The City of Needles Water Department is dedicated to providing a safe and reliable supply of water. We continually test our water to make sure that it meets State and Federal standards for quality and safety.
GROUND WATER is the source of the Needles water supply. Approximately 781 million gallons per year is pumped from four (4) wells. The wells are approximately 100 feet deep and are located in the lower part of the City.
WATER DISTRIBUTION system consists of 66 miles of lines varying in diameter from 2” to 16”. Lines are constructed of ductile iron, asbestos cement, steel and plastic pipe
WATER STORAGE capacity for the Needles water supply is provided by two 1.5 million gallon tanks for the lower pressure zone next to the Rodeo Grounds and one 1.5 million gallon tank and one 100,000 gallon tank out Parkway Street for the upper pressure zone.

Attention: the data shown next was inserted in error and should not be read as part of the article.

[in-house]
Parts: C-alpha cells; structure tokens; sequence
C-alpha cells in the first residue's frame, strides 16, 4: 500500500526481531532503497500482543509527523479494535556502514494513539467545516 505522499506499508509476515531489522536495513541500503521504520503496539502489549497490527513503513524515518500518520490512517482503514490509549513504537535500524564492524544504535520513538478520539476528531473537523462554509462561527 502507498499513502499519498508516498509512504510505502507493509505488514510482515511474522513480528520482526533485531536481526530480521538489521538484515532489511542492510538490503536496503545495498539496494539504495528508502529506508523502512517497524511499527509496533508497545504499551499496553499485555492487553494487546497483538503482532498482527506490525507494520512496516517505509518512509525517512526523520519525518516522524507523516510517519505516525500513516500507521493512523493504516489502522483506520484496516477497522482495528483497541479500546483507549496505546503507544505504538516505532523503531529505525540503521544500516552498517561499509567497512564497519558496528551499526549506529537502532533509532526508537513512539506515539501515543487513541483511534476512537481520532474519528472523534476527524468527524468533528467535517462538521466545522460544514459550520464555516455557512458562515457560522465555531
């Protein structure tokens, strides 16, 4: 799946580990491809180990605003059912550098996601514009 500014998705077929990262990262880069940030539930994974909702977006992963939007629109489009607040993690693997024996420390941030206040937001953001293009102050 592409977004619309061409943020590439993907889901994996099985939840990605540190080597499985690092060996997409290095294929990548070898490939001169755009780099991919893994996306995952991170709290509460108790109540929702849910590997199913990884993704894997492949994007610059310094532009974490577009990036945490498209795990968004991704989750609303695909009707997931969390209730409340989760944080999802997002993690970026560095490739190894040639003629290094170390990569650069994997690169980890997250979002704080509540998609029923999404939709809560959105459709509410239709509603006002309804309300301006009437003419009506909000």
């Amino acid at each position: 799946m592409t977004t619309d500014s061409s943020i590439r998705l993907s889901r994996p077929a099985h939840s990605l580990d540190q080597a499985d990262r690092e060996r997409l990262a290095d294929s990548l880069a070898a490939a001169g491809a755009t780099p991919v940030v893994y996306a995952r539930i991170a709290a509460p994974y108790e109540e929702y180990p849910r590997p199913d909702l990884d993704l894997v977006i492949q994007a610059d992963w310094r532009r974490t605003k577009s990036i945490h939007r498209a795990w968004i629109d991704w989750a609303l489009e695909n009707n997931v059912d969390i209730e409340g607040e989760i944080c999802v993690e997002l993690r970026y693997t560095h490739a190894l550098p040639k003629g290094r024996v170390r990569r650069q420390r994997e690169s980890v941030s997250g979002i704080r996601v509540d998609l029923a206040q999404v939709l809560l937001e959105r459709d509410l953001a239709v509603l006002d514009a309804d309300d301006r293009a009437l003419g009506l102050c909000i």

WATER QUALITY drinking water standards are established both by the State Water Resourse Control Board and by the United States Environmental Protection Agency (EPA) in compliance with the Safe Water Drinking Act. The City follows these standards and we publish them yearly in our Consumer Confidence Report.
You can lower your water heating costs by using and wasting less water in your home. To conserve water, you can fix leaks, install low-flow fixtures, and purchase an energy-efficient dishwasher and clothes washer.
You can significantly reduce hot water use by simply repairing leaks in fixtures—faucets and shower heads—or pipes. A leak of one drip per second can cost $1 per month.
If your water heater’s tank leaks, you need a new water heater.
Federal regulations mandate that new shower head flow rates can’t exceed more than 2.5 gallons per minute (gpm) at a water pressure of 80 pounds per square inch (psi). New faucet flow rates can’t exceed 2.5 gpm at 80 psi or 2.2 gpm at 60 psi. You can purchase some quality, low-flow fixtures for around $10 to $20 a piece and achieve water